Hi NielsI agree with you, even though I have no experience. 
But I'm restricted by hosting options for Zope at the moment, and will revert 
to Python once the project is deployed - and when I figure out whether mySQL is 
good enough or not. I hate having to type all those extra characters in php 

> From: n...@syndicat.com
> To: ays...@hotmail.com; zope@zope.org
> Subject: Re: [Zope] Help in deciding approach to Web App
> Date: Mon, 5 Dec 2011 11:25:18 +0100
> Am Sonntag, 4. Dezember 2011, 16:15:13 schrieben Sie:
> > As you mentioned, if I have to use mySQL, isn't it better for me to go with
> > PHP+mySQL - easier to learn and deploy?
> ...just from my experience:
> PHP is - for different, but mainly technical/historical reasons - very widely 
> spread within web applications, one major reason was/is i.e. the large 
> (because "easy") availability on low cost hosting environments in the past - 
> but the most advantages was/are on the side of the hosting providers....
> PHP might be easier to learn then other languages or frameworks, but 
> maintaining large / complex applications / software projects within PHP could 
> be a real mess.
> We develop nearly any web application with Zope / ZODB since >= 10 years but 
> are a hosting company byself - so we was not bound to PHP as many other 
> internet hosting users in the past. A colleagues company produces very high 
> level expert systems on Perl and Catalyst - requiring high skilled Perl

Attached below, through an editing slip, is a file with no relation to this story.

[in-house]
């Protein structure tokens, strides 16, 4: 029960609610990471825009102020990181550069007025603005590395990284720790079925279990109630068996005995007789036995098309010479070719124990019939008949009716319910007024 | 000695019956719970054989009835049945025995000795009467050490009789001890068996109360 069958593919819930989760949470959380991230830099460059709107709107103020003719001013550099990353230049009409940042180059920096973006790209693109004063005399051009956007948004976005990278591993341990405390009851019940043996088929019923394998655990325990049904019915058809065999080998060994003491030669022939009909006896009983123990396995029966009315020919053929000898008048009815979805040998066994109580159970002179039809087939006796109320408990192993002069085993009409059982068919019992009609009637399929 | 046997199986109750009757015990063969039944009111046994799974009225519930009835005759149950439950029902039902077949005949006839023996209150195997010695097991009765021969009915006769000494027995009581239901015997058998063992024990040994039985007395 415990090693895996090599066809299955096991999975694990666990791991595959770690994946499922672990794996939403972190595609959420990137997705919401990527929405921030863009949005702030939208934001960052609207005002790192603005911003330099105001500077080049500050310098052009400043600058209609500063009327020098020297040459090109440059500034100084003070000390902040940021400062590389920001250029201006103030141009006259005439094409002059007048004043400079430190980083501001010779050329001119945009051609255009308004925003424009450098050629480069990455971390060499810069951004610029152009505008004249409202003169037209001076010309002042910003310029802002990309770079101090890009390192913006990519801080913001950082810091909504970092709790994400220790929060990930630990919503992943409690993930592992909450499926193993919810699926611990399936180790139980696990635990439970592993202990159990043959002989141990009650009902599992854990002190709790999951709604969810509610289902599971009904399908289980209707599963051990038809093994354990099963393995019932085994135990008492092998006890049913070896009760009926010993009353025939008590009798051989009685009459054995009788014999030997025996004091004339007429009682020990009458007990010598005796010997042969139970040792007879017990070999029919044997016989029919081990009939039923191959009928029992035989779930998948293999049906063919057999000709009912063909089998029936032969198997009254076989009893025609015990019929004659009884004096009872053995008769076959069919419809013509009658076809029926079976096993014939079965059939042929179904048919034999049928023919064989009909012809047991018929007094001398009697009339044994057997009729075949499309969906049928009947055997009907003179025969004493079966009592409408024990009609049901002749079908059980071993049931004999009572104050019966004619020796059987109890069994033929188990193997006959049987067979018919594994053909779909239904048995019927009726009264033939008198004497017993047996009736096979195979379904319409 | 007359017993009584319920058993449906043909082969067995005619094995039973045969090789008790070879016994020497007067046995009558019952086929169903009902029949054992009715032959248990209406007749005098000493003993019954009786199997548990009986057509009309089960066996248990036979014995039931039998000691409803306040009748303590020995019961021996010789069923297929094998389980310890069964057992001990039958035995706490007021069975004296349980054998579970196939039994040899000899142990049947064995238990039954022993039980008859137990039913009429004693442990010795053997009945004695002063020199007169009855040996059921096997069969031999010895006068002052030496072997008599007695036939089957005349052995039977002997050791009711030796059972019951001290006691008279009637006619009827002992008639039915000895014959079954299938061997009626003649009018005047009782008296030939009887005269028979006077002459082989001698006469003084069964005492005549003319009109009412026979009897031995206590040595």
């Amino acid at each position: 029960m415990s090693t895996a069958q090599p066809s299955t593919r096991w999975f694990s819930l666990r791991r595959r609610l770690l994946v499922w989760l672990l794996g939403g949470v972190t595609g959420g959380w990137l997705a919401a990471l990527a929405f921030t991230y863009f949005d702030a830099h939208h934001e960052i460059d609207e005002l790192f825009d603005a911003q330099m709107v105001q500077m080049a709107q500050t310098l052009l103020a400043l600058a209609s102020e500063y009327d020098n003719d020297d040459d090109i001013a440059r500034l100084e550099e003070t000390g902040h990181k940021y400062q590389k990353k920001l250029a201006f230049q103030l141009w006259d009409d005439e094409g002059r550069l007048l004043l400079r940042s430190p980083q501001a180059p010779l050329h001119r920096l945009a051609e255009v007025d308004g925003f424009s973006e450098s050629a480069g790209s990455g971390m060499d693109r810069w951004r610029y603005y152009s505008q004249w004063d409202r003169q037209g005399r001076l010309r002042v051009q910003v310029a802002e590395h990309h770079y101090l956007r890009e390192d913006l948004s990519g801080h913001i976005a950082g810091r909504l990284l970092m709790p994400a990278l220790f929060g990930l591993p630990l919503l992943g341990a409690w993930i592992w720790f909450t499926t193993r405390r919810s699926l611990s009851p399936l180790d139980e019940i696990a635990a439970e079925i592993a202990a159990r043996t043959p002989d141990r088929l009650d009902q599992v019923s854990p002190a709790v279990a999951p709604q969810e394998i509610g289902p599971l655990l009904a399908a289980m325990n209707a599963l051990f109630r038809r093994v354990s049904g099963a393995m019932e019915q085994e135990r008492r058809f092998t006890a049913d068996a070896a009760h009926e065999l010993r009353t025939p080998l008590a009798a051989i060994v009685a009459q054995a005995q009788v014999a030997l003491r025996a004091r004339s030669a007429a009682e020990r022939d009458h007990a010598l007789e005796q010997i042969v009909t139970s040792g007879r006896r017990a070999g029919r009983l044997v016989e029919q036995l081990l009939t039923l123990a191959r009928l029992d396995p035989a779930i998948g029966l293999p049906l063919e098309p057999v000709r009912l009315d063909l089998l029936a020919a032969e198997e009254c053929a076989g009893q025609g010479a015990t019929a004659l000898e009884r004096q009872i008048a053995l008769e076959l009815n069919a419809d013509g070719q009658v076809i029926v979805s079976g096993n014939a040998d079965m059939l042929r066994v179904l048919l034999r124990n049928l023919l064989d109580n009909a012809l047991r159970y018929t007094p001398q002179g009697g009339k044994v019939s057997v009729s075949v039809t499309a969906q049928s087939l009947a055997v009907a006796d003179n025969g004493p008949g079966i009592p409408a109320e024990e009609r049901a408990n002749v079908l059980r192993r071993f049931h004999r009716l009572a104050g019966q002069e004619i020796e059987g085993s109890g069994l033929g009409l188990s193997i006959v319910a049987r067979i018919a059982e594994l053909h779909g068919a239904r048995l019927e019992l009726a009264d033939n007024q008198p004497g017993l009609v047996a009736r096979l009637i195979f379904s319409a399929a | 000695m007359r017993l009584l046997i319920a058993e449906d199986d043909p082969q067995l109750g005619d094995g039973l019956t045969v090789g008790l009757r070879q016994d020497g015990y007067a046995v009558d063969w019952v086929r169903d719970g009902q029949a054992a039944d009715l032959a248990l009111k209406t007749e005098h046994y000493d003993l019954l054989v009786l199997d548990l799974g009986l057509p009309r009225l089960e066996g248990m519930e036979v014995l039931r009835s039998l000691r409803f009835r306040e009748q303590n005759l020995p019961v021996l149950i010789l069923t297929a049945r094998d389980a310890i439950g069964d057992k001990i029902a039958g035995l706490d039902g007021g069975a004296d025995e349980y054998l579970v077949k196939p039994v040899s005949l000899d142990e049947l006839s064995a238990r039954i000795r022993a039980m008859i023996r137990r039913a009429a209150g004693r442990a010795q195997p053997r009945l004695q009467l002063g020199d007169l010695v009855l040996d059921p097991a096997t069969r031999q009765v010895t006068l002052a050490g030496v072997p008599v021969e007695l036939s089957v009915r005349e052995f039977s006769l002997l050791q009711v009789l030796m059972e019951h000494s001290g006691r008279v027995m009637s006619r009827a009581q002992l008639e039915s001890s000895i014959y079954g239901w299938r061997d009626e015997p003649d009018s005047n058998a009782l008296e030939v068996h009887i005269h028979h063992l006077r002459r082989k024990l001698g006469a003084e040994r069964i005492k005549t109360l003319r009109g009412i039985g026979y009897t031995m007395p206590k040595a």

> programmers.
> From my experience developing within Zope / ZODB (with Python, DTML and/or 
> ZPT) allows very high quality products within very short timeframes and even 
> further maintaining the project is relative ressource efficient - especially 
> compared to PHP.
> Most web application data structures (i.e. a "simple" web page) fit's much 
> better by a oo object strategy then a relational (RDBMS) one. 
> The major typical ressource hole within typical PHP+SQL web applications or 
> i.e. a CMS solution is the translation of typical data objects into tables 
> and 
> vice versa. Producing i.e. one "simple" CMS page within a PHP-SQL CMS easily 
> could trigger hundreds of SQL requests into many different tables - a 
> significant overhead which has to implemented by developers and handled by 
> the 
> machines.
> But this is my view onto the issue - just my two cents...
> cheers,
> Niels.
> -- 
> ---
> Niels Dettenbach
> Syndicat IT&Internet
> http://www.syndicat.com/
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